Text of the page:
Today, The Junto interviews Dr. Jeffrey W. McClurken, Professor of History and American Studies & Special Assistant to the Provost for Teaching, Technology, and Innovation at University of Mary Washington. McClurken (Ph.D., John Hopkins University, 2003) is Contributing Editor for Digital History Reviews, Journal of American History. Continue reading
One of the central characteristics of the new history of capitalism has been its tendency to defer the question of just what “capitalism” is. The project’s enquiry starts with the question, not with a predetermined answer. But in order to know where to look, historians have to start with some idea about what makes a place and a time capitalist. As Tim Shenk points out in a recent article in The New Republic, the clue around which they converge is economic growth. Continue reading
James MacGregor Burns, Fire and Light: How the Enlightenment Transformed Our World. New York: Thomas Dunne Books/St. Martin’s Press, 2013.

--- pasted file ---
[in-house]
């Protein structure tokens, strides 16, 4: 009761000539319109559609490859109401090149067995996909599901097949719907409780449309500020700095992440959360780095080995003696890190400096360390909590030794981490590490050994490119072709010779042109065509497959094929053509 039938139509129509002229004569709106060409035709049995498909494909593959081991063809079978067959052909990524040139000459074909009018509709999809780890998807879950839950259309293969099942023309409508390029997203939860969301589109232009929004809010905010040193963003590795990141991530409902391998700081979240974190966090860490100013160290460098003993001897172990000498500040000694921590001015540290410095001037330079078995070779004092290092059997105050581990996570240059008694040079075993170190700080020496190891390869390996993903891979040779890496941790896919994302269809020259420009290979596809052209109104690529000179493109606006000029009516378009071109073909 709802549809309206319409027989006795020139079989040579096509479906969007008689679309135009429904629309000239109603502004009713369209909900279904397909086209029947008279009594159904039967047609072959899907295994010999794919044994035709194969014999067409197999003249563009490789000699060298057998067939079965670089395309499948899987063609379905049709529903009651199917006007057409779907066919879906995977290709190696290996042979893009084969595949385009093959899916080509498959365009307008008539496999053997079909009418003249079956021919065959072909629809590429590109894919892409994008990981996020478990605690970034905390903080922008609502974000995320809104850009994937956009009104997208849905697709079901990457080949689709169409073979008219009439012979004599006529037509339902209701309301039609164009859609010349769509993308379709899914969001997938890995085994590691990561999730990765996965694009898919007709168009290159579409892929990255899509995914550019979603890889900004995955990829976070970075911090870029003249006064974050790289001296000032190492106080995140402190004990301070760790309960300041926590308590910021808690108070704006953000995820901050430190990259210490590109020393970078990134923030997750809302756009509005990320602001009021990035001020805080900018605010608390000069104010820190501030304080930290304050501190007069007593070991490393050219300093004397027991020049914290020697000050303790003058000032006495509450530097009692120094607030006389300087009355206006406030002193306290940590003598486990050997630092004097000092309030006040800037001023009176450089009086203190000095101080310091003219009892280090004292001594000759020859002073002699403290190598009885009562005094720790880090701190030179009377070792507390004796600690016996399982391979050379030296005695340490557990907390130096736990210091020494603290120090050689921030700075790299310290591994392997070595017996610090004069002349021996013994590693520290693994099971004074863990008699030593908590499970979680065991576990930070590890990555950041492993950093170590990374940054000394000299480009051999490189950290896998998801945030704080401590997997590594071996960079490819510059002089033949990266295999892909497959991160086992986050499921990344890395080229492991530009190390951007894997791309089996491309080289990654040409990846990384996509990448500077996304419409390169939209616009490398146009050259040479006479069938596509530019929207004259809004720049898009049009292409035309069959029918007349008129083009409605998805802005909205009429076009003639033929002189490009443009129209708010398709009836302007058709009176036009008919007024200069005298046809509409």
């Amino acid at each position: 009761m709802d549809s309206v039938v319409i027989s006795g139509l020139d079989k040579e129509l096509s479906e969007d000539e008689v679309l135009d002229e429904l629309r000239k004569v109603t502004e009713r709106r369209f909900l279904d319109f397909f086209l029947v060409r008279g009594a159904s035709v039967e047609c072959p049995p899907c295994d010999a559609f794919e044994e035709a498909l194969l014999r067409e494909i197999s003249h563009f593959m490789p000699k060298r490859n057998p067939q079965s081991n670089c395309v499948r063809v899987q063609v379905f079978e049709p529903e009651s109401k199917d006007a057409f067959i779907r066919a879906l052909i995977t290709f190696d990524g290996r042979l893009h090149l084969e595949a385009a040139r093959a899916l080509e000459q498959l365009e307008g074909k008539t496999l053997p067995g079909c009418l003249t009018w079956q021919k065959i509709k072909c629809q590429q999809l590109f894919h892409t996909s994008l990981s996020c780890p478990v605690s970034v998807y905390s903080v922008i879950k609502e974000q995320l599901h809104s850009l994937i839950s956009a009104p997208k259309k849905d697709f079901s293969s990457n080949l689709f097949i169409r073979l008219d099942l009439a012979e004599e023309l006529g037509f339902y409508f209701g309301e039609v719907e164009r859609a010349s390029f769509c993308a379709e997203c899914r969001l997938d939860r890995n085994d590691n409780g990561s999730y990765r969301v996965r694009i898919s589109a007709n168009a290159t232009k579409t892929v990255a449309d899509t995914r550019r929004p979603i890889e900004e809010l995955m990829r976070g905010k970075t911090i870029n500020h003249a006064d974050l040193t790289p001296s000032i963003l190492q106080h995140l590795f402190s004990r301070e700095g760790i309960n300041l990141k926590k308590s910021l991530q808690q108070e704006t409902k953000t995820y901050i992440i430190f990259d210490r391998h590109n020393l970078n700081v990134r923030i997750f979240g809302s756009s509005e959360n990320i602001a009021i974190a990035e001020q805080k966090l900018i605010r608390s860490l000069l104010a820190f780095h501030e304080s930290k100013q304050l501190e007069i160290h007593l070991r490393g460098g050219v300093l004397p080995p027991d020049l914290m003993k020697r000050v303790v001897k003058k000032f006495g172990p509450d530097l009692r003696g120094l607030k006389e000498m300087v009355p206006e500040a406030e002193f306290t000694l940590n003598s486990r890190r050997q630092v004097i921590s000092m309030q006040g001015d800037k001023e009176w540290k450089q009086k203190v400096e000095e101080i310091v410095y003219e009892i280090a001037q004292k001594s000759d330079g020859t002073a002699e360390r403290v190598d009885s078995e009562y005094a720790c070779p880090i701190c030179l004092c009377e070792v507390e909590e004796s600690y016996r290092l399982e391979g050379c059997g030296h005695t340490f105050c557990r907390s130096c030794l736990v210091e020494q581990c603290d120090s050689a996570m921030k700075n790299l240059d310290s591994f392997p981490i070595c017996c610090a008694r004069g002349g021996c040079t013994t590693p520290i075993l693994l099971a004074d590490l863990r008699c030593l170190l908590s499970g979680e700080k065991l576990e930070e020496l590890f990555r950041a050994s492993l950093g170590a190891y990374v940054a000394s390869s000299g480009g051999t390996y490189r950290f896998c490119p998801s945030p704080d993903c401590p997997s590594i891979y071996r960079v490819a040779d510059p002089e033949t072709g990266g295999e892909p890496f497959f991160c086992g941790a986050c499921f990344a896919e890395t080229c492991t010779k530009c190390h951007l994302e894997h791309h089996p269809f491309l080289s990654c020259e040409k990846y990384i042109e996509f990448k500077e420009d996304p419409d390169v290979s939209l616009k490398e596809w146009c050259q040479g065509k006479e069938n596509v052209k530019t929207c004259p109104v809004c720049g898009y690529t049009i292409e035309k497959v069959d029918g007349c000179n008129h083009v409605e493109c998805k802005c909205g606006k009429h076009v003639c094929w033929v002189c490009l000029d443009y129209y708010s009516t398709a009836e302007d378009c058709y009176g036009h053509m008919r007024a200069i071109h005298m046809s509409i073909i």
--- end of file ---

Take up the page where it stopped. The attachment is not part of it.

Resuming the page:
Earlier this year, the Journal of American History published an essay bemoaning the lack of attention Americanists give to the idea of an American Enlightenment. The authors suggested some provocative reasons, like a latent exceptionalism that has made American scholars reluctant to pick up a topic still seen as rooted in Europe. Equally problematic was America’s religious character, which has left Americanists wary of a movement still viewed as secular. Despite noteworthy scholarship on an American Enlightenment being produced “at the margins of university research” (though I hesitate to call scholars like James Delbourgo, one such scholar, “marginal”), I sympathize with the authors’ case. There just isn’t that much good recent scholarship that American historians can readily incorporate into their work. Continue reading